Benjamin Britten’s publisher Boosey & Hawkes has enjoyed a peace dividend this autumn. With so many Remembrance performances of his choral masterpiece happening across the land their print runs and hire takings must be prodigious. And it’s not over yet. Now the Armistice parade’s gone by, here comes a curio from ENO: War Requiem – the Opera.

Roderick Williams and Ensemble © Richard Hubert Smith
Roderick Williams and Ensemble
© Richard Hubert Smith

There’s a growing fashion among opera companies to stage dramatised versions of non-operatic works. Mostly these tend to ring passing bells at best, although Glyndebourne’s Saul stands out as a notable exception. That show, of course, was directed by a proven theatrical iconoclast in Barrie Kosky. English National Opera fields Daniel Kramer.

In fairness to the company’s artistic director, this new staging has none of the ugliness that blighted his previous outings, Tristan and Isolde and La traviata. Issues of taste seldom arise, thankfully. The ironic problem is how little he brings to the table instead. Kramer may be on his best behaviour but inspiration eludes him, so when the going gets tough he cuts to a chase, for example with a game of tag that lends animation but little relevance to Quam olim Abrahae promisisti.

ENO War Requiem Ensemble © Richard Hubert Smith
ENO War Requiem Ensemble
© Richard Hubert Smith

The music is tremendously performed by a panoply of ENO forces under music director Martyn Brabbins. The experience of hearing Britten’s choral complexities rendered by a fully professional choir (the resplendent ENO Chorus together with choristers from Porgy and Bess) is spine-tingling, especially in the intricate hush of Requiem aeternam and the reflective sostenuto of the Recordare, while the music’s explosions of volume have an open-throated magnificence. However, their physical role in Kramer’s laudable but generalised anti-war polemic seldom transcends the dull. The men have to die regularly and the curtain falls while they rise again; the women left behind have even less to do. The young singers of Finchley Children’s Music Group are not the distant ethereal voices of Britten’s concept but are integrated within the staging, a decision that unbalances the sound picture.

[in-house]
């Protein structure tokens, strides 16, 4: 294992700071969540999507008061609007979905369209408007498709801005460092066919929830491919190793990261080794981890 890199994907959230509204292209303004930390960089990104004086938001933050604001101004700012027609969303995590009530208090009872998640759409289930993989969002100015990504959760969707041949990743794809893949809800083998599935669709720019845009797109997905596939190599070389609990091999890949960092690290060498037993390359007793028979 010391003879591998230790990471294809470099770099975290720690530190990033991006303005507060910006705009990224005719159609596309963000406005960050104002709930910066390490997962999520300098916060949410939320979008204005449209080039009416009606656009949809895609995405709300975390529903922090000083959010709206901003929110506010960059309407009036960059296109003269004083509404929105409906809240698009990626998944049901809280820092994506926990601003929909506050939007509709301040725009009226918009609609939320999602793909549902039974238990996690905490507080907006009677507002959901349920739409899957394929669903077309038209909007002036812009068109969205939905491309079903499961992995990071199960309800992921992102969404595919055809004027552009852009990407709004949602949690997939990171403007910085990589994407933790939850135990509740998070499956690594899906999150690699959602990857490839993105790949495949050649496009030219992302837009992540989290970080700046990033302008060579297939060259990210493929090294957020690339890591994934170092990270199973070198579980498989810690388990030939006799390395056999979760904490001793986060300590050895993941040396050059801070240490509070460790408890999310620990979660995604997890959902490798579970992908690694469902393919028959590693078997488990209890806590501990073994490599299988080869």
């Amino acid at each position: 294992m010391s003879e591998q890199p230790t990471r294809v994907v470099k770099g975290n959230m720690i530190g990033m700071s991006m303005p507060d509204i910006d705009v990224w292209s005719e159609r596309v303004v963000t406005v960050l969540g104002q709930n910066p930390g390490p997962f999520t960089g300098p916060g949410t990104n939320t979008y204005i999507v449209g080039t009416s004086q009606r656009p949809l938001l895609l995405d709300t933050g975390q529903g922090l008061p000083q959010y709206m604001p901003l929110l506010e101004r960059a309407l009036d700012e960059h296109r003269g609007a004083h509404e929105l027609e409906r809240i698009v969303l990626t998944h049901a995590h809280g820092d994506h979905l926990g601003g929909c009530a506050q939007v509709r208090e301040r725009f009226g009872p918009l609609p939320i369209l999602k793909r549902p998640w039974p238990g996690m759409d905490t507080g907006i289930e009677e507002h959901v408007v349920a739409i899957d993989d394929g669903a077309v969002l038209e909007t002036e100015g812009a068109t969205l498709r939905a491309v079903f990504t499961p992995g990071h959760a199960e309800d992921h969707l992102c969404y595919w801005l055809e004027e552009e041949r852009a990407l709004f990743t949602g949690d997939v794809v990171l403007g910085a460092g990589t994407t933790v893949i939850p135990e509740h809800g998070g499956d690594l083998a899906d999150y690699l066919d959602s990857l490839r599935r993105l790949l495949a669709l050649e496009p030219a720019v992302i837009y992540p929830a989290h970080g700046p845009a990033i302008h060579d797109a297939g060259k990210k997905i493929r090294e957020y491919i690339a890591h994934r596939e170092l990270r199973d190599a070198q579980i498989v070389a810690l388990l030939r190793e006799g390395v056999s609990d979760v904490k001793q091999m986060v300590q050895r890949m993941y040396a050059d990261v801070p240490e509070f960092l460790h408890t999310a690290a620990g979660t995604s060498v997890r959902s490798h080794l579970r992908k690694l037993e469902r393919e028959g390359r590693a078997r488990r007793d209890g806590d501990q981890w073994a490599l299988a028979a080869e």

There are two coups de théâtre, the first courtesy of the designer, Wolfgang Tillmans, whose photograph of the derelict, bomb-ravaged shell of the old Coventry Cathedral zooms frame by frame into progressive close-up until only a single stone remains in view. On it we detect spores of moss beginning to grow… and there in the midst of death we are in life. It is a telling moment that’s of a piece with the Turner prizewinner’s admirable decision to evoke the grotesquery of human death by projecting not bodies but HD photos of mangled, lightning-wracked tree trunks and other gnarled detritus.

Roderick Williams and David Butt Philip © Richard Hubert Smith
Roderick Williams and David Butt Philip
© Richard Hubert Smith

The second eye-popping moment is physical rather than digital. It involves snow and may be the most extraordinary transformation scene you’ll ever behold. It’s better seen than described so do try and catch it, but bravo to whoever conceived this startling second of magic and made it work.

For the rest, it falls to tenor David Butt Philip and baritone Roderick Williams to tease out what little theatricality there is, and both gave outstanding performances of their exacting solos from the war poems of Wilfred Owen (although I could have done without the soft-shoe and jazz hands at “Out there, we’ve walked quite friendly up to Death”). It’s a shame Britten’s raw chamber accompaniment for this pair is left embedded within the main orchestral texture, although Brabbins’ musicians do play it splendidly.

Emma Bell and Ensemble © Richard Hubert Smith
Emma Bell and Ensemble
© Richard Hubert Smith

Kramer contrives an effective funeral ceremony near the end, which is where Emma Bell’s shock-haired, shock-voiced soprano comes into her own. The soprano, fully engaged in her anguish, tempered the role’s requisite vocal steel with a powerful, pliant humanity.

As the coffin descended into the ground an elephant in the graveyard trumpeted a loud, obvious question: why didn’t ENO revive The Silver Tassie instead of faking an opera from a Requiem Mass? Mark-Anthony Turnage’s majestic ENO commission hasn’t been staged since 2002 so that should have been a no-brainer. Perhaps there’s no one left at the Coliseum who remembers it.

***11